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Shontelle – Making Her Battle Cry

Updated: Jan 9, 2023




Making Her Battle Cry

by Abraham Kuranga

The easiest thing to do, when listening to Shontelle, is to compare her to another island songstress.  The quick comparison to Rihanna is nothing new to Shontelle, but is definitely something she is about to shed.

“It doesn’t bother us,” says Shontelle of the comparison to her good friend. “We both expect it.  It’s natural to compare us.”

Hot off the heels of her fresh single, “T-Shirt,” she ushers in the new album aptly entitled, Shontelligence.

Born and raised in St. James, Barbados, Shontelle Layne never envisioned a career on the world stage.

“As a young girl I had an obsession for The Little Mermaid and I used to hide in the closet and sing the songs,” explains Shontelle of her first musical stage.  “My mom busted me one day, and told me I should start singing for people.”

After enrolling in classes at the University of West Indies, Shontelle was bitten by the bug of musical aspiration.  The ambition had festered long before her college days, though, while listening to the likes of Bob Marley, Michael Jackson, Stevie Wonder and a local artist Alison Hinds.

It was the latter singer that broke Shontelle wide open onto the music scene, because the young singer penned Hinds’ regional hit single, “Roll It Gal.”



Following the success of her popular song for Hinds, Shontelle went on to perform with more local artists.  She had scored an island hit called “Colours” which Shontelle recorded as a duet with another local artist named Natahlee.  Hinds’ version of Shontelle’s song then crossed over beyond island recognition, getting play all over the Caribbean and in US cities like New York and Miami.

Eventually the tune caught the ear of SRC records, home to R&B crooner, Akon.  Shontelle was signed to the label, which is run by the same execs that originally discovered her friend Rhianna.

Putting her college ambitions on hold, Shontelle entered the studio to craft her debut album.  It was in the studio where the album title was born.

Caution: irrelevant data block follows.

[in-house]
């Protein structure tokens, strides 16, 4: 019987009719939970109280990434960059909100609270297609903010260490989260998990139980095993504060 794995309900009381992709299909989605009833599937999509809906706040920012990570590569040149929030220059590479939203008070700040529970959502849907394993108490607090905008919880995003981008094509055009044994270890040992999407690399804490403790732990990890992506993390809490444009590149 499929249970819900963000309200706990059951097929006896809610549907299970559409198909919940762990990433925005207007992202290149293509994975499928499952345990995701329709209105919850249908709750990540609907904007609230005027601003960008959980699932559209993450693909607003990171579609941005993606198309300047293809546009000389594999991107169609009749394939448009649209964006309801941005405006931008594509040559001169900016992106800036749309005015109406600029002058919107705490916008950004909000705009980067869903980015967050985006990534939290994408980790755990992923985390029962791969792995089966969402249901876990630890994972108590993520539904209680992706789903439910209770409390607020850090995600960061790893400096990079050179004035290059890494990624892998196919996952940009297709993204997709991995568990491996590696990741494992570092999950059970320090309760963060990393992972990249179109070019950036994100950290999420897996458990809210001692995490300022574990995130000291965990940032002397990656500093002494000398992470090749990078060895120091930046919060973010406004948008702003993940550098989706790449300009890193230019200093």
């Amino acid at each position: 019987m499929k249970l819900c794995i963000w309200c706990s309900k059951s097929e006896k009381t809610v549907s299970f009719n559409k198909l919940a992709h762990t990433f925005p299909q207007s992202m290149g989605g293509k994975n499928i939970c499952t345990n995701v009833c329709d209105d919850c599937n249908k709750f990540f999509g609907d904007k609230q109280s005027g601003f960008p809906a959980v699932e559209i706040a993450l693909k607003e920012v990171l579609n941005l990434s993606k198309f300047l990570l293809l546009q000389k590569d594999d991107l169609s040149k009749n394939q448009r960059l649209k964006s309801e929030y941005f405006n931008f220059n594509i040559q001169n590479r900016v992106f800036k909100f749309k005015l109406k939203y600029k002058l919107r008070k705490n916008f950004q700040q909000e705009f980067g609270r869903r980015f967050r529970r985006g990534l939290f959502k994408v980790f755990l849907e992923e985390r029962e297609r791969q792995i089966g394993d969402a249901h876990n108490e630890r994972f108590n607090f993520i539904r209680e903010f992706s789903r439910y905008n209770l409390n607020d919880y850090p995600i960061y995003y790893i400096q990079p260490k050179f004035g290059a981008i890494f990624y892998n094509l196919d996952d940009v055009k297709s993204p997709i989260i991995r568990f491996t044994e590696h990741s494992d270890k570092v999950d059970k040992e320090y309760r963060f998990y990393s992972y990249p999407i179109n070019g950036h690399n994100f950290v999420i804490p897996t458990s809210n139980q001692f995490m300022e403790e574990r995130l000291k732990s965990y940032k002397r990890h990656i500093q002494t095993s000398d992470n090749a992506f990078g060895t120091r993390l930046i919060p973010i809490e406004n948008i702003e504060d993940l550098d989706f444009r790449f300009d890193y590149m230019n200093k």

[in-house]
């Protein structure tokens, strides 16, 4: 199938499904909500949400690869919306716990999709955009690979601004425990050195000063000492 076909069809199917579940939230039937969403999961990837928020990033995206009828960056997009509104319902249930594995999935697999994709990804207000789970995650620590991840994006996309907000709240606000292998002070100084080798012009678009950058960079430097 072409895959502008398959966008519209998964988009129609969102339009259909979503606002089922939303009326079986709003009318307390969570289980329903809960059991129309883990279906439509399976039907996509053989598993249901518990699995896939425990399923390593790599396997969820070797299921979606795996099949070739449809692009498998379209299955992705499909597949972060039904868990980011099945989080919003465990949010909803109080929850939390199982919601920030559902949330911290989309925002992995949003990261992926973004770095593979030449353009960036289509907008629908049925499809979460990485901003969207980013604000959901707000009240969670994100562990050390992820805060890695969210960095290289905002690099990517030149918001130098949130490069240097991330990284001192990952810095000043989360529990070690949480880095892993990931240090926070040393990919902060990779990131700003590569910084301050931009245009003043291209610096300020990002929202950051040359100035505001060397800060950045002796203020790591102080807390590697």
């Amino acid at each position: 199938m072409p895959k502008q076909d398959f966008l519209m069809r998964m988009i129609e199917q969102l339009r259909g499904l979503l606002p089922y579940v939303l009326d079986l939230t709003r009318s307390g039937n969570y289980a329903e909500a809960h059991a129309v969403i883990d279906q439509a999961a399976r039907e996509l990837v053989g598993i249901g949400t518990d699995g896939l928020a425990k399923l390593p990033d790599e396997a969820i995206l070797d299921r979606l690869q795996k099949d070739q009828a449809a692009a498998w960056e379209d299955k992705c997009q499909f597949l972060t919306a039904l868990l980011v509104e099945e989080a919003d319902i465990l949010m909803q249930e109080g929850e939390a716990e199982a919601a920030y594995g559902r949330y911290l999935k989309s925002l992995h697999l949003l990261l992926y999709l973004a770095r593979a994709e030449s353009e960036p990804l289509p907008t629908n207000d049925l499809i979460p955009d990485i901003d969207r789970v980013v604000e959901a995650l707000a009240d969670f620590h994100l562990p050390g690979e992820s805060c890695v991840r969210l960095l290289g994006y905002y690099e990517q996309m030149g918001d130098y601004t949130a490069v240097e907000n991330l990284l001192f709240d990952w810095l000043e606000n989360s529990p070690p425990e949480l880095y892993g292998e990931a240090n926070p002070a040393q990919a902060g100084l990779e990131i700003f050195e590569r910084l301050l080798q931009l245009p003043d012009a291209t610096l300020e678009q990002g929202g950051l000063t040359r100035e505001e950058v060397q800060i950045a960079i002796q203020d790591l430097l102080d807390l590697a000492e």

“An engineer actually came up with the title,” explains Shontelle.  “We were all just being silly, and he just blurted out ‘Shontelligence’.  It’s actually very fitting, being a college girl making an album.”

Full of fresh island rhythms and sounds, Shontelligence is Shontelle’s calling card to the world.

“I want to be known for everything I do,” says Shontelle.  “I want to be that triple threat, as a vocalist, songwriter and producer.”

She’s well on her way to this goal with her single, “T-Shirt,” which has skyrocketed to the upper echelons of the singles charts.  Its infectious groove is undeniable, making it a definite fan favorite.

Shontelle has also weighed in on the hotly contested political landscape, with the song “Battle Cry.”  The song, according to Shontelle, served as the voice of the grassroots movement for President-Elect Barack Obama.

“I wanted to become involved in the political process,” says Shontelle, who is not a citizen of the United States and subsequently could not vote.

Other notable tracks on her debut are the ballad, “Cold Cold Summer” and the Stargate (Ne-yo, Jennifer Hudson) produced “Superwoman.”



“I am passionate about all of my music, and I just want whoever is listening to be able to hear that in my voice,” says Shontelle.  “I want people to get to know me through my music.”

Music isn’t the Shontelle’s only ambition.  As her singing takes her to new heights, she hopes to return the favor and help other people realize their dream as artists as well.

“I hope to start a foundation for children,” says Shontelle.  “It will promote health, education and music, and open doors for someone to one day do what I do.”

She also hopes to develop Barbados into a musical power supply.

“There’s so much talent on Barbados, and I want to be able to develop them and introduce them to the world.”

With the use of the new media, such as MySpace, YouTube and other viral media, Shontelle plans to be around for awhile.

“Marketing is no longer limited to just TV or radio, and it has made it a little easier to get the music to everyone,” explains Shontelle.  “It has also made the artist more vulnerable, but it’s part of the business.”

Vulnerable or not, Shontelle has the voice and the looks to take her anywhere she wants, and she’s begun by showing us her Shontelligence!

Copyright ©2008  All rights reserved. Posted: November 17, 2008.

Photo Credits:#1 © 2008. Courtesy of SRC Records.  All rights reserved.#2 © 2008. Courtesy of SRC Records.  All rights reserved.#3 © 2008. Courtesy of SRC Records.  All rights reserved.

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